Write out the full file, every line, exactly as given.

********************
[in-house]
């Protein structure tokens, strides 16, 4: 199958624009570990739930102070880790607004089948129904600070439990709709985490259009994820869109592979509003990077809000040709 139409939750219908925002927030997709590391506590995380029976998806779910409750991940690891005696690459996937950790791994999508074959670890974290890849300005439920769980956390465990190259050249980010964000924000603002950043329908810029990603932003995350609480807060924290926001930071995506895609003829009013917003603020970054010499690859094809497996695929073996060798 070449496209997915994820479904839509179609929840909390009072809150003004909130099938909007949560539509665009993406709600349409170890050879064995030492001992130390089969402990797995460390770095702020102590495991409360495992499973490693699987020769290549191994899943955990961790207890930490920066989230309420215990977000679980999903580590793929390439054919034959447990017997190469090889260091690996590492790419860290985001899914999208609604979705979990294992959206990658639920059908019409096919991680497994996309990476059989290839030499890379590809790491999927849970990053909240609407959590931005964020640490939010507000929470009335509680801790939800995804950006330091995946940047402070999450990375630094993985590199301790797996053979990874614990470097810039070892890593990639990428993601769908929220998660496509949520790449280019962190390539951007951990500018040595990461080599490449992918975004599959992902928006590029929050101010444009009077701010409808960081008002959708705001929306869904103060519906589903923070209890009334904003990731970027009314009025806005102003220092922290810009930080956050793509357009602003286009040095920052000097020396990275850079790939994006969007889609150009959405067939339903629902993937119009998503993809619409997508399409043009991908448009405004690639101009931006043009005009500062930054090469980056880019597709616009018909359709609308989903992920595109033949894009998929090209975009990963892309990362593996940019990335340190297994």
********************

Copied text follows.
[in-house]
């Protein structure tokens, strides 16, 4: 199958624009570990739930102070880790607004089948129904600070439990709709985490259009994820869109592979509003990077809000040709 139409939750219908925002927030997709590391506590995380029976998806779910409750991940690891005696690459996937950790791994999508074959670890974290890849300005439920769980956390465990190259050249980010964000924000603002950043329908810029990603932003995350609480807060924290926001930071995506895609003829009013917003603020970054010499690859094809497996695929073996060798 070449496209997915994820479904839509179609929840909390009072809150003004909130099938909007949560539509665009993406709600349409170890050879064995030492001992130390089969402990797995460390770095702020102590495991409360495992499973490693699987020769290549191994899943955990961790207890930490920066989230309420215990977000679980999903580590793929390439054919034959447990017997190469090889260091690996590492790419860290985001899914999208609604979705979990294992959206990658639920059908019409096919991680497994996309990476059989290839030499890379590809790491999927849970990053909240609407959590931005964020640490939010507000929470009335509680801790939800995804950006330091995946940047402070999450990375630094993985590199301790797996053979990874614990470097810039070892890593990639990428993601769908929220998660496509949520790449280019962190390539951007951990500018040595990461080599490449992918975004599959992902928006590029929050101010444009009077701010409808960081008002959708705001929306869904103060519906589903923070209890009334904003990731970027009314009025806005102003220092922290810009930080956050793509357009602003286009040095920052000097020396990275850079790939994006969007889609150009959405067939339903629902993937119009998503993809619409997508399409043009991908448009405004690639101009931006043009005009500062930054090469980056880019597709616009018909359709609308989903992920595109033949894009998929090209975009990963892309990362593996940019990335340190297994």